Thanks folks! I appreciate the comments and Dikman, it's a fair point! Those are my first speed loader cases (after a pair of prototypes fit for dog chews) and I decided at the last minute to try and form the strap loops. Like most of my last minute forming it ended up a little wonky. You'd think I'd learn All the best, Josh
  9. Josh Ashman

    Chest rig for a revolver

    Thanks Samalan! Good luck on the one you're building!
  10. Chest rig for 3" revolver. My 4" GP-100 is filling in for the customers S&W in the pics. Built out of 7/8 HO and dyed with Fiebings Pro-Oil black cut about 75/25 with alcohol. I added some front and back pics of the holster and speed loader pouches as well as a close up of the back piece. All the best, Josh
  11. Hey Jerry, It seems to me that items finished with acrylic wear and break in over a period of time. Going with this and understanding that the stiffness crated by the acrylic finish is your main concern I'd see about speeding up the break in time. Throw them in a bucket of water and let them get thoroughly soaked. Pull them out and let them dry a little and flex them around this way and that. Then let them dry some more, then flex some more. Once they're completely dry see if you can get the leather to accept a little NF oil. If it does, great. If not just wipe it back off. After all that I'd think you'd have more flexible leather. If not then maybe try Dwight's stripper ideas. Good luck, Josh
  12. Josh Ashman

    Glock 30 flapjack

    Different folks like different things and place their priorities accordingly. Dwight and Jeff's commentary seems pretty fair to me if you're looking for critical feedback. The angles of the pictures can make something look tighter than it is, but it does appear to me that it'll be difficult to get the grip with the wing of the back belt slot so close. The angle of the holster does seem pretty steep as Jeff had mentioned as well, although maybe the guy requested it like that. Wrinkles on the back don't bug me that much, but Jeff's not wrong to say it'd look better without them. The area I see that could be improved, which was also noted by Dwight, is to smooth out the outside shape of your pattern, round out the sharp corners some more and even it up a bit. My $0.02 that hasn't already been mentioned is to maybe consider getting either a new, or better edge beveler. I'm not sure what you're using now, but it doesn't appear to be giving you great results. For 2 layers of 7/8 I like a #3 Bissonette, I get the safety ones from Weaver here "https://www.weaverleathersupply.com/catalog/item-detail/67-4001-3/bissonnette-safety/pr_9486/cp_/shop-now/hand-tools/edge-bevelers" there are better (and more expensive) options, but these work OK for me and the cost isn't too bad. For a single layer of 7/8 I like a #2, but if I only had 1(and for a good while I only did have 1) it'd be a #3. Anyway, all that to say that it is a good looking holster! Especially considering that it's for a Glock, which in my opinion don't lend themselves to good looking holsters. All the best, Josh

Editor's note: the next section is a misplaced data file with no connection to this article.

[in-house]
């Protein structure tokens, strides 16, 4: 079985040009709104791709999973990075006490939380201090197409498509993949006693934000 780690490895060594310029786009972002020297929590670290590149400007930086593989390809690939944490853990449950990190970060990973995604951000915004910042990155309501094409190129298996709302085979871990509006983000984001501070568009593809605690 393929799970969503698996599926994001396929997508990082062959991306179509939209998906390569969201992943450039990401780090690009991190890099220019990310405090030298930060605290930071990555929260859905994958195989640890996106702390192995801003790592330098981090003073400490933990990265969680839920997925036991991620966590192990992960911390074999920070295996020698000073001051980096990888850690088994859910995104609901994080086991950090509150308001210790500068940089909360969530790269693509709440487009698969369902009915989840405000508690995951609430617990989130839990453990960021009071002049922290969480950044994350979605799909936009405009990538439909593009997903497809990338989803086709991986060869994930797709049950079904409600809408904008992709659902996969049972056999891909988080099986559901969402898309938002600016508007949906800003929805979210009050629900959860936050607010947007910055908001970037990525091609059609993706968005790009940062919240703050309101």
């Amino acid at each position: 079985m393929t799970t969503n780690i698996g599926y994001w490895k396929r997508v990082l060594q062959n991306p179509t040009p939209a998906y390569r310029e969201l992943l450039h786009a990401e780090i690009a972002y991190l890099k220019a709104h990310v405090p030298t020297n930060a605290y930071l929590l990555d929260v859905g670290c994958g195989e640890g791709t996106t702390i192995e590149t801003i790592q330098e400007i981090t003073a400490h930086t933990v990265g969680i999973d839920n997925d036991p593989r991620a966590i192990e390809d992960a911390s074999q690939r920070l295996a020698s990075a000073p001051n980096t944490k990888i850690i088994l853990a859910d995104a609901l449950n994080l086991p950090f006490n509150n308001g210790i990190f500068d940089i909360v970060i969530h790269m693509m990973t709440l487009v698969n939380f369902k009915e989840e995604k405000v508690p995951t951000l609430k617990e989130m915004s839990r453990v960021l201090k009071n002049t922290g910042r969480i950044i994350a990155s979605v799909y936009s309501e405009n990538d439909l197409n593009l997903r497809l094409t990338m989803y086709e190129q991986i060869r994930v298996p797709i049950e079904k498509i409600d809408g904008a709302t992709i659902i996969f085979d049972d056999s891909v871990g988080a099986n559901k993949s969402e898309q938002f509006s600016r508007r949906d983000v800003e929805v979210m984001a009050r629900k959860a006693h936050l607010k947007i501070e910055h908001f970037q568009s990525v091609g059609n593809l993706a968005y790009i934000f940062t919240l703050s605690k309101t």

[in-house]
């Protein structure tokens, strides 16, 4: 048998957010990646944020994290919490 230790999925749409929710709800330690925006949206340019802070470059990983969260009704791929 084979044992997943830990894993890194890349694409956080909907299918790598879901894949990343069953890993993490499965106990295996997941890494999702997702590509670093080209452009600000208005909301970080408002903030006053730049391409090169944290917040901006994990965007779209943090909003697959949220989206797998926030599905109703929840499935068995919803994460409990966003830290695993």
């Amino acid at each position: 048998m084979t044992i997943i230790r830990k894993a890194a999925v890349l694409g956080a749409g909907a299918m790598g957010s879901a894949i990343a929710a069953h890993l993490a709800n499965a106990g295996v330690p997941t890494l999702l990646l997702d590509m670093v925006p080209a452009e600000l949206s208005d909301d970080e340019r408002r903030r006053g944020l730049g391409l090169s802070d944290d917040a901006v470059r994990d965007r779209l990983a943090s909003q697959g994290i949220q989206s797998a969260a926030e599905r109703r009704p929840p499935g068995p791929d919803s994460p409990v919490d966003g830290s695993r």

13. Josh Ashman

    longer stitching punch?

    When hand sewing I always use an awl.
  14. Josh Ashman

    replace rigging

    It's a good way to learn for sure! Good luck!!